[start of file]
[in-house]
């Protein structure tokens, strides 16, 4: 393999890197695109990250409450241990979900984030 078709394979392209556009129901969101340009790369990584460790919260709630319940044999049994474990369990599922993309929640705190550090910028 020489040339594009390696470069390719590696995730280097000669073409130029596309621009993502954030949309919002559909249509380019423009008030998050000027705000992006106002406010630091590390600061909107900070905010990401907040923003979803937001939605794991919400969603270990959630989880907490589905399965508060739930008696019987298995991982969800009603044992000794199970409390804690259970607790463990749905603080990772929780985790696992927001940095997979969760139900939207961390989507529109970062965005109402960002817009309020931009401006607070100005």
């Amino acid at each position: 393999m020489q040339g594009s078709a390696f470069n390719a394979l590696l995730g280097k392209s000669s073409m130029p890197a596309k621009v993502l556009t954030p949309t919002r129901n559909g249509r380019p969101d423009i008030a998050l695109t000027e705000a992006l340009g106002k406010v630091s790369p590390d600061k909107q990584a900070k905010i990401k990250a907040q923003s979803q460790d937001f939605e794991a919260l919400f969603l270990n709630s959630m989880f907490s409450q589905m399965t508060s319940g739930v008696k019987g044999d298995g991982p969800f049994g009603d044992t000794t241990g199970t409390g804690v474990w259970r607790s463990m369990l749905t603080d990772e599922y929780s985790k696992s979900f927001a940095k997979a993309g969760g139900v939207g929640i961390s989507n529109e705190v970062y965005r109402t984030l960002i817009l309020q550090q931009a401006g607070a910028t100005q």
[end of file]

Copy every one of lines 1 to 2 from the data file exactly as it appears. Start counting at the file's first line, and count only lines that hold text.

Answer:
[in-house]
């Protein structure tokens, strides 16, 4: 393999890197695109990250409450241990979900984030 078709394979392209556009129901969101340009790369990584460790919260709630319940044999049994474990369990599922993309929640705190550090910028 020489040339594009390696470069390719590696995730280097000669073409130029596309621009993502954030949309919002559909249509380019423009008030998050000027705000992006106002406010630091590390600061909107900070905010990401907040923003979803937001939605794991919400969603270990959630989880907490589905399965508060739930008696019987298995991982969800009603044992000794199970409390804690259970607790463990749905603080990772929780985790696992927001940095997979969760139900939207961390989507529109970062965005109402960002817009309020931009401006607070100005």